Son of FD legend breaks through as rising NHL talent

AP Photo Max Jones (49), the son of Fort Dodge legend Mary (Fischbach) Bailey, works the puck up the ice for Anaheim during an NHL game in the regular season.

Fort Dodge Senior High Hall of Famer Mary (Fischbach) Bailey has enjoyed her son’s rise through the hockey ranks and his arrival with the NHL’s Anaheim Ducks.

Bailey’s son, Max Jones, got a late call-up this season and scored two goals.

The first of his career, Bailey nearly missed.

“It’s so late when they start playing (on the west coast; Bailey lives in Rochester, Michigan),” she said. “It was winding down to the last 30 seconds of the game … I grabbed my tooth brush and started watching the clock. I just couldn’t go to bed quite yet.

“I saw him get the pass and he scored. I just started clapping. I was really happy for him. It took him a few games to get acclimated (to the NHL level).”

Since his call up from the San Diego Gulls, the 21-year-old Jones had gone his first 16 games without a goal. On that night, Bailey — a 1983 Fort Dodge Senior High graduate and former national champion diver for the University of Michigan — saw her son finally break through.

“All the way back to when Max was born and very young, he was a hockey player – always at the rink,” Bailey said. “He just loves to play. He’s big, fast and strong. On the ice, he’s a bugger and never stops. Off the ice, though, he’s nothing like that.”

It may seem strange for old Fort Dodge friends and neighbors of Bailey to see her two sons — Max and Mitch — at an ice rink, knowing her decorated background in the swimming pool.

Bailey lived the sport growing up, and tried her best to draw parallels to Max’s interest in hockey.

“It’s close to diving,” Fishbach laughed. “You go from natural water to a frozen-water sport. Max got on the ice three days after he turned two years old. He started competitively in 2001 (Jones was born in 1998), and everyone always thought he was older than he actually was.”

Bailey’s diving career as a Dodger remains legendary to this day. Then Mary Jo Fischbach, she was a four-time Big Eight conference champion and four-time state champion. She was also a four-time sectional winner, and was undefeated in competition through all four years of high school.

Bailey, who was inducted into the University of Michigan Hall of Honor in 2017, knows all about success at an elite level. She was a diver at Michigan from 1984-88. In 1988, Bailey won NCAA titles on both the one-meter and three-meter events, becoming the program’s first female NCAA national champion.

She was a seven-time NCAA All-American, receiving the honor all three years on one-meter and three-meter. Bailey was the 1988 Big Ten Diver of the Year and won four conference crowns, helping the Wolverines win the Big Ten championship in 1987 and ’88.

Bailey was also on the United States National team for 10 years, and was an alternate for the 1988 Olympic squad. She missed the Olympic team by just .81 points. In 1992, she was named to the Big Ten’s All-Decade women’s swimming and diving squad.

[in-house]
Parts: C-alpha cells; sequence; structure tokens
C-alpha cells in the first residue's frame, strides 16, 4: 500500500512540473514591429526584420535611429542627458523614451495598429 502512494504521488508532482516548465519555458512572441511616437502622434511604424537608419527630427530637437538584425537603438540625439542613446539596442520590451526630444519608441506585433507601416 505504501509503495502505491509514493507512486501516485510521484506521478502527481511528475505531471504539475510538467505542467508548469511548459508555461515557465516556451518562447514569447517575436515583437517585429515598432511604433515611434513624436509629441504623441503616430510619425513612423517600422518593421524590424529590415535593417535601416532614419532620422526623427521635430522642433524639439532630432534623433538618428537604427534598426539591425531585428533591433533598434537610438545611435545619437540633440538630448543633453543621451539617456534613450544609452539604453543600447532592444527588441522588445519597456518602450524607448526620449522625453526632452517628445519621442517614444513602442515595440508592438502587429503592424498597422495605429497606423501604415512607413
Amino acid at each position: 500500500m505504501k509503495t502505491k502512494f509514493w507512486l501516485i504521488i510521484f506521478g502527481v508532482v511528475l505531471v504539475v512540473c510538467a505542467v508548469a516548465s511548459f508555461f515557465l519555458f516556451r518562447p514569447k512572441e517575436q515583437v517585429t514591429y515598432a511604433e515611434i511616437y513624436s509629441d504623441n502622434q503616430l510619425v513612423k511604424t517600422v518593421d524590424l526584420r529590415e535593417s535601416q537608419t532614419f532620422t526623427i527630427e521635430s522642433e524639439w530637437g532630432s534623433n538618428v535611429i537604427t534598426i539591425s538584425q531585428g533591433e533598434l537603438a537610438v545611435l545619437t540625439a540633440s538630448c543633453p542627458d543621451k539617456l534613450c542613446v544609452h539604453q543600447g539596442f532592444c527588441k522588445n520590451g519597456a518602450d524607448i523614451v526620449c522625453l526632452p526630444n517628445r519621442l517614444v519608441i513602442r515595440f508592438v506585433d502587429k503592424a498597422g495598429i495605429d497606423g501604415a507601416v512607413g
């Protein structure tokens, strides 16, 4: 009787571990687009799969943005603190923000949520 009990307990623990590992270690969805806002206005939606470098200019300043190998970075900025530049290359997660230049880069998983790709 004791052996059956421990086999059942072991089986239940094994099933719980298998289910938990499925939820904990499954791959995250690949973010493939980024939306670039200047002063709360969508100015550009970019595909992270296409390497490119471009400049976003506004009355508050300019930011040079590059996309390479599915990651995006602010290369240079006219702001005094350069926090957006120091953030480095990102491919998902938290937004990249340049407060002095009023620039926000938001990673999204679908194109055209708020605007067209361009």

Bailey married Brad Jones, a former pro hockey player himself and a coach to Max and Mitch.

Bailey lived in New York for a while, then moved back to Michigan in 2005. She got remarried in 2012 to Doug Bailey, who started coaching Max.

Growing up in Iowa with four older brothers who all played mainstream sports, Bailey wasn’t really introduced to hockey until she met Brad.

“It’s funny … there is actually quite a bit of hockey in Iowa,” Bailey said. “Des Moines, Waterloo, Dubuque, Sioux City and some others.

“My kids just gravitated to the sport. Max loves every aspect of it, and so does Mitch. They loved going to the rink with their dad. Max picked it up quickly and liked to be physical like the other boys. “

Bailey, who will be celebrating her 40th year of graduating from Fort Dodge within the next five years, is excited about the possibility of returning to her roots.

“I still have friends (in Fort Dodge), but I haven’t been back for a long time,” Bailey said. “Our 40-year anniversary is in 2023, so I would like to come back for that. I loved Fort Dodge so much … there were so many great people there.

“I would love to bring the boys along with me.”

It has been a whirlwind season for Jones, who will likely be with the Ducks full-time next season. While Jones is playing with the best in the world, his mom is enjoying the ride — both up close and from afar.

“I’m very excited for him; I try to keep him grounded and keep things simple,” Bailey said. “He went pro right away, so it’s his job now (despite being just 21) … I just remind him there is always someone nipping at your skates, trying to take your job. You just have to give it your all each and every day.

“I’m just really excited for him. I wished he was in Detroit (with the Red Wings) so he’d be closer, of course. I miss my son. Hockey has always been in my life since the boys were young, and being (on the road as an NHL player) just comes with the territory. I just enjoy spending time with my kids so much, and I’m so proud of them.”